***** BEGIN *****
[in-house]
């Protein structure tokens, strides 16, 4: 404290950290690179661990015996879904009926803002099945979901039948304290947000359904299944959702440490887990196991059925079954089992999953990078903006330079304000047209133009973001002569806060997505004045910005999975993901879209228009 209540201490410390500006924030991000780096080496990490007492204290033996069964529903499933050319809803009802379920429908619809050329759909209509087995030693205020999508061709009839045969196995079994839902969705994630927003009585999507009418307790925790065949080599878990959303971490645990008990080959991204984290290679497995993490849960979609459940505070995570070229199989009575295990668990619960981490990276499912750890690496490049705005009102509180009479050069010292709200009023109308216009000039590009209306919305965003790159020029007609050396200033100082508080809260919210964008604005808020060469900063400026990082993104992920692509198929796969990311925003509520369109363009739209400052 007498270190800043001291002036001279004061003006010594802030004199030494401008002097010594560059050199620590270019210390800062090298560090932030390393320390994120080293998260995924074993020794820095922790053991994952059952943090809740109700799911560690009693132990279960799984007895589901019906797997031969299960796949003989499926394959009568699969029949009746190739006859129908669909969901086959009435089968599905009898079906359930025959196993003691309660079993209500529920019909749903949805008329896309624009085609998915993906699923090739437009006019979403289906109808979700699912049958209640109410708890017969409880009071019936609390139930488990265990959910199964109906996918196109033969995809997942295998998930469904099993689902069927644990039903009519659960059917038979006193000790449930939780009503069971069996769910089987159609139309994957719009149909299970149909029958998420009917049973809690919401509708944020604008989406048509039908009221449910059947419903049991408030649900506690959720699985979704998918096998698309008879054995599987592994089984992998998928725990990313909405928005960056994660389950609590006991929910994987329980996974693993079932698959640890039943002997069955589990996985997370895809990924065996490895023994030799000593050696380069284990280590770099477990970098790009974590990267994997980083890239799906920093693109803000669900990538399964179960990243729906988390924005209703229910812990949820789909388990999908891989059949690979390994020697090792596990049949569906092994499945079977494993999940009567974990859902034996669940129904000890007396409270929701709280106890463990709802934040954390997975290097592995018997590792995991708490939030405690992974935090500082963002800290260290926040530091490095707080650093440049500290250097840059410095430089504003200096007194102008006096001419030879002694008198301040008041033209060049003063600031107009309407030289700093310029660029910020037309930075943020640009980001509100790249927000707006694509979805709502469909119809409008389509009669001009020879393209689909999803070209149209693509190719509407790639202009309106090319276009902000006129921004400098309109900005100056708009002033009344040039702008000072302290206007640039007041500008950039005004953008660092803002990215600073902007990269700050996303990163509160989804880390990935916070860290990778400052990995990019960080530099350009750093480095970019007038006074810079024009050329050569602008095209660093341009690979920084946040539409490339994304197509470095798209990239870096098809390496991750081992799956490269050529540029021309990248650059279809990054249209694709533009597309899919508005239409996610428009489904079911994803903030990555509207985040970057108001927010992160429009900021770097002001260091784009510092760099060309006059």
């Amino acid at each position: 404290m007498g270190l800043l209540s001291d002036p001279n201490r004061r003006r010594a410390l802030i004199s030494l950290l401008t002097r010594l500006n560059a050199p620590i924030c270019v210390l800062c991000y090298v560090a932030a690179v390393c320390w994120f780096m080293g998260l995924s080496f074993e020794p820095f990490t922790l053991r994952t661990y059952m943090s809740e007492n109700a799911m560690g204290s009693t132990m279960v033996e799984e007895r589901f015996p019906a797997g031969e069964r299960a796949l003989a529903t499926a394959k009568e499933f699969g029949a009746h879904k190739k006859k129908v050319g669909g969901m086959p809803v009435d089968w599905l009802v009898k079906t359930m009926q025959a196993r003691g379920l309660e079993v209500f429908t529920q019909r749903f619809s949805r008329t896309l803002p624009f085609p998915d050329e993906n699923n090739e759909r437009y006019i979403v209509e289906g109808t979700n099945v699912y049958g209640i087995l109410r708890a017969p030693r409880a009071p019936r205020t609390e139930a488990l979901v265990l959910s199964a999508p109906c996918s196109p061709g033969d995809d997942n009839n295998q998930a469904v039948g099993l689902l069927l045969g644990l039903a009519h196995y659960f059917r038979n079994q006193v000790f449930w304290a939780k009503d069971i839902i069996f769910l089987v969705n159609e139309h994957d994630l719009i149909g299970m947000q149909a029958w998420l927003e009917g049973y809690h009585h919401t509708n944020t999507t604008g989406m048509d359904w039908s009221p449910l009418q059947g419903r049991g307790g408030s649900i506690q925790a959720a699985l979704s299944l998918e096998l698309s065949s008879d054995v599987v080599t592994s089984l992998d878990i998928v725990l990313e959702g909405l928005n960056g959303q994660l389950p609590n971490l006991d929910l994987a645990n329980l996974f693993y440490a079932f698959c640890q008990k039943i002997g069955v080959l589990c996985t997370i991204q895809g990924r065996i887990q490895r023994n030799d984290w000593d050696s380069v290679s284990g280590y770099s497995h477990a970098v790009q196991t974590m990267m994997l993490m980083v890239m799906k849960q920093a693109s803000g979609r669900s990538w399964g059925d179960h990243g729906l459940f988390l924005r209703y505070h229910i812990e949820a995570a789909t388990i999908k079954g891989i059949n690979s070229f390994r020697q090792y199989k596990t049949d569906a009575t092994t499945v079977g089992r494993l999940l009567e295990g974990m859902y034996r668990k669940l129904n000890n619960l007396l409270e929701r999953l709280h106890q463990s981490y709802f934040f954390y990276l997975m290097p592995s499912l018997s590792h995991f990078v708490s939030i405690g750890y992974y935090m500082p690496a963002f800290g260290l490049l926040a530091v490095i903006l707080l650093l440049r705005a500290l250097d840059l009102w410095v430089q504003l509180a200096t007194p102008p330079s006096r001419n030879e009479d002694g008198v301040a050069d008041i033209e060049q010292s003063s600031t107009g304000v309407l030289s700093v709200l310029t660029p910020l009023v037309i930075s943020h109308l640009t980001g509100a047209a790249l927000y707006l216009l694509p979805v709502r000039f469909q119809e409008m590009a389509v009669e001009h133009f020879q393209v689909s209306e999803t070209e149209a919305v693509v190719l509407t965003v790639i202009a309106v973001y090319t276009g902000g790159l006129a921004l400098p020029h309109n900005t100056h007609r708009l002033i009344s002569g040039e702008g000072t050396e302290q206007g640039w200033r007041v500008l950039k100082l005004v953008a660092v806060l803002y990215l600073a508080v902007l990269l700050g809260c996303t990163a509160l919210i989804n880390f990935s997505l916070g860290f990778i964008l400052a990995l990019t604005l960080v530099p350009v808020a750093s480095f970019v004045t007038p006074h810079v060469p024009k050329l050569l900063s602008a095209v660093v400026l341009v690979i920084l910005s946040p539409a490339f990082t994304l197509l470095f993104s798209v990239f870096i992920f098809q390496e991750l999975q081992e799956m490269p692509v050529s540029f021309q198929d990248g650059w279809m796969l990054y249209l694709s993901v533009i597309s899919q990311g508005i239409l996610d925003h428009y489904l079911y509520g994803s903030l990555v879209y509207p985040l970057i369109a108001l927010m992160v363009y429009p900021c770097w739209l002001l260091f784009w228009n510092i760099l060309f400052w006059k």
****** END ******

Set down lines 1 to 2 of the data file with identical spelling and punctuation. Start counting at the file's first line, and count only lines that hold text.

[in-house]
């Protein structure tokens, strides 16, 4: 404290950290690179661990015996879904009926803002099945979901039948304290947000359904299944959702440490887990196991059925079954089992999953990078903006330079304000047209133009973001002569806060997505004045910005999975993901879209228009 209540201490410390500006924030991000780096080496990490007492204290033996069964529903499933050319809803009802379920429908619809050329759909209509087995030693205020999508061709009839045969196995079994839902969705994630927003009585999507009418307790925790065949080599878990959303971490645990008990080959991204984290290679497995993490849960979609459940505070995570070229199989009575295990668990619960981490990276499912750890690496490049705005009102509180009479050069010292709200009023109308216009000039590009209306919305965003790159020029007609050396200033100082508080809260919210964008604005808020060469900063400026990082993104992920692509198929796969990311925003509520369109363009739209400052 007498270190800043001291002036001279004061003006010594802030004199030494401008002097010594560059050199620590270019210390800062090298560090932030390393320390994120080293998260995924074993020794820095922790053991994952059952943090809740109700799911560690009693132990279960799984007895589901019906797997031969299960796949003989499926394959009568699969029949009746190739006859129908669909969901086959009435089968599905009898079906359930025959196993003691309660079993209500529920019909749903949805008329896309624009085609998915993906699923090739437009006019979403289906109808979700699912049958209640109410708890017969409880009071019936609390139930488990265990959910199964109906996918196109033969995809997942295998998930469904099993689902069927644990039903009519659960059917038979006193000790449930939780009503069971069996769910089987159609139309994957719009149909299970149909029958998420009917049973809690919401509708944020604008989406048509039908009221449910059947419903049991408030649900506690959720699985979704998918096998698309008879054995599987592994089984992998998928725990990313909405928005960056994660389950609590006991929910994987329980996974693993079932698959640890039943002997069955589990996985997370895809990924065996490895023994030799000593050696380069284990280590770099477990970098790009974590990267994997980083890239799906920093693109803000669900990538399964179960990243729906988390924005209703229910812990949820789909388990999908891989059949690979390994020697090792596990049949569906092994499945079977494993999940009567974990859902034996669940129904000890007396409270929701709280106890463990709802934040954390997975290097592995018997590792995991708490939030405690992974935090500082963002800290260290926040530091490095707080650093440049500290250097840059410095430089504003200096007194102008006096001419030879002694008198301040008041033209060049003063600031107009309407030289700093310029660029910020037309930075943020640009980001509100790249927000707006694509979805709502469909119809409008389509009669001009020879393209689909999803070209149209693509190719509407790639202009309106090319276009902000006129921004400098309109900005100056708009002033009344040039702008000072302290206007640039007041500008950039005004953008660092803002990215600073902007990269700050996303990163509160989804880390990935916070860290990778400052990995990019960080530099350009750093480095970019007038006074810079024009050329050569602008095209660093341009690979920084946040539409490339994304197509470095798209990239870096098809390496991750081992799956490269050529540029021309990248650059279809990054249209694709533009597309899919508005239409996610428009489904079911994803903030990555509207985040970057108001927010992160429009900021770097002001260091784009510092760099060309006059």